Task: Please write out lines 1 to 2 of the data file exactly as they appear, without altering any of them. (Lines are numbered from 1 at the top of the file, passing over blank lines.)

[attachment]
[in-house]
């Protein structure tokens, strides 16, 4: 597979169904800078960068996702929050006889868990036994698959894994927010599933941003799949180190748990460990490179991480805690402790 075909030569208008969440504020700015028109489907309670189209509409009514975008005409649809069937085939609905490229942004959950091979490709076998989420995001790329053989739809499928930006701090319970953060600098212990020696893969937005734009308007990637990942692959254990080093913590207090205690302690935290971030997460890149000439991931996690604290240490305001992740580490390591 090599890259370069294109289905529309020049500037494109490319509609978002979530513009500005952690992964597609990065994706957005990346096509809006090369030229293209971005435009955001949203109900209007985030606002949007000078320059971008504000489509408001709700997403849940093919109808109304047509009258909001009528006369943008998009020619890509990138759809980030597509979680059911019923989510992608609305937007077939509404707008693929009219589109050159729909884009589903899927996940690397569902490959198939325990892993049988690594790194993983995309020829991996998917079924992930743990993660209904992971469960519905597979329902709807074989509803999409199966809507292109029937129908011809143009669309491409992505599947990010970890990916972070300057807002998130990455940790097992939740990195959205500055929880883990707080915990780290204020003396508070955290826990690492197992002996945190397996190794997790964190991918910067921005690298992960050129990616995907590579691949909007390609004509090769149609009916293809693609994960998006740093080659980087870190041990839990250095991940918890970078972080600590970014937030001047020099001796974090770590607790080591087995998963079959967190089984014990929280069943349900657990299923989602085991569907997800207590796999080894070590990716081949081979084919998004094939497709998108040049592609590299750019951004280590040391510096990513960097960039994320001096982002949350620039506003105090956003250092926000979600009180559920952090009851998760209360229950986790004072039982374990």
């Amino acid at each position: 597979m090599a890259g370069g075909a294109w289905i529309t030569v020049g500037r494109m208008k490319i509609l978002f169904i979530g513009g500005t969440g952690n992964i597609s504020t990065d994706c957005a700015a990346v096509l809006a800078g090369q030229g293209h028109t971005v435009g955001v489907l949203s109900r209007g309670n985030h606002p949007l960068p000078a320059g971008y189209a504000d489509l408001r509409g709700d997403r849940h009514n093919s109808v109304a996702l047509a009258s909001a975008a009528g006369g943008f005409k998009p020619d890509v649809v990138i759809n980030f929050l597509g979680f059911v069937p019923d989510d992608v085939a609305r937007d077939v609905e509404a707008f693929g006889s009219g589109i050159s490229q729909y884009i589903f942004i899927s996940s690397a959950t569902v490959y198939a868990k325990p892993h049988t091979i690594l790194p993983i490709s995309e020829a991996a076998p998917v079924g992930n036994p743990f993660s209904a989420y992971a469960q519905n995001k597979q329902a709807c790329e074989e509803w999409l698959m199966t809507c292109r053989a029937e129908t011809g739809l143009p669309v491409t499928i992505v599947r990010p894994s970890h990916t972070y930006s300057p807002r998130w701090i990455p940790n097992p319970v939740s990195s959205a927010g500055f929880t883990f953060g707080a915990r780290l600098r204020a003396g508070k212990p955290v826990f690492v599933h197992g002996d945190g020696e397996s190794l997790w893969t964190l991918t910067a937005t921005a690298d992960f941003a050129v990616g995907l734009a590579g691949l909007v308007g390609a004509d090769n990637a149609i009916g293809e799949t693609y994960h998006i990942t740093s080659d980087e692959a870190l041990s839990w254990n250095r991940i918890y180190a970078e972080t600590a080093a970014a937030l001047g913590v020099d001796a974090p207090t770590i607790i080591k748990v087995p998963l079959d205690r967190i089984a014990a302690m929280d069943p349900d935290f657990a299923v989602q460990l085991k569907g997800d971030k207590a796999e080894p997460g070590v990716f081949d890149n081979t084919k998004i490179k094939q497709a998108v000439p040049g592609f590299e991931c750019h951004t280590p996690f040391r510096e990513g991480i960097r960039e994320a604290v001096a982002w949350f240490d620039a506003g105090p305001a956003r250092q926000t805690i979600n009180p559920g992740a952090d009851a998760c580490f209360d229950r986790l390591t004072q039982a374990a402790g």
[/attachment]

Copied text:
[in-house]
């Protein structure tokens, strides 16, 4: 597979169904800078960068996702929050006889868990036994698959894994927010599933941003799949180190748990460990490179991480805690402790 075909030569208008969440504020700015028109489907309670189209509409009514975008005409649809069937085939609905490229942004959950091979490709076998989420995001790329053989739809499928930006701090319970953060600098212990020696893969937005734009308007990637990942692959254990080093913590207090205690302690935290971030997460890149000439991931996690604290240490305001992740580490390591 090599890259370069294109289905529309020049500037494109490319509609978002979530513009500005952690992964597609990065994706957005990346096509809006090369030229293209971005435009955001949203109900209007985030606002949007000078320059971008504000489509408001709700997403849940093919109808109304047509009258909001009528006369943008998009020619890509990138759809980030597509979680059911019923989510992608609305937007077939509404707008693929009219589109050159729909884009589903899927996940690397569902490959198939325990892993049988690594790194993983995309020829991996998917079924992930743990993660209904992971469960519905597979329902709807074989509803999409199966809507292109029937129908011809143009669309491409992505599947990010970890990916972070300057807002998130990455940790097992939740990195959205500055929880883990707080915990780290204020003396508070955290826990690492197992002996945190397996190794997790964190991918910067921005690298992960050129990616995907590579691949909007390609004509090769149609009916293809693609994960998006740093080659980087870190041990839990250095991940918890970078972080600590970014937030001047020099001796974090770590607790080591087995998963079959967190089984014990929280069943349900657990299923989602085991569907997800207590796999080894070590990716081949081979084919998004094939497709998108040049592609590299750019951004280590040391510096990513960097960039994320001096982002949350620039506003105090956003250092926000979600009180559920952090009851998760209360229950986790004072039982374990």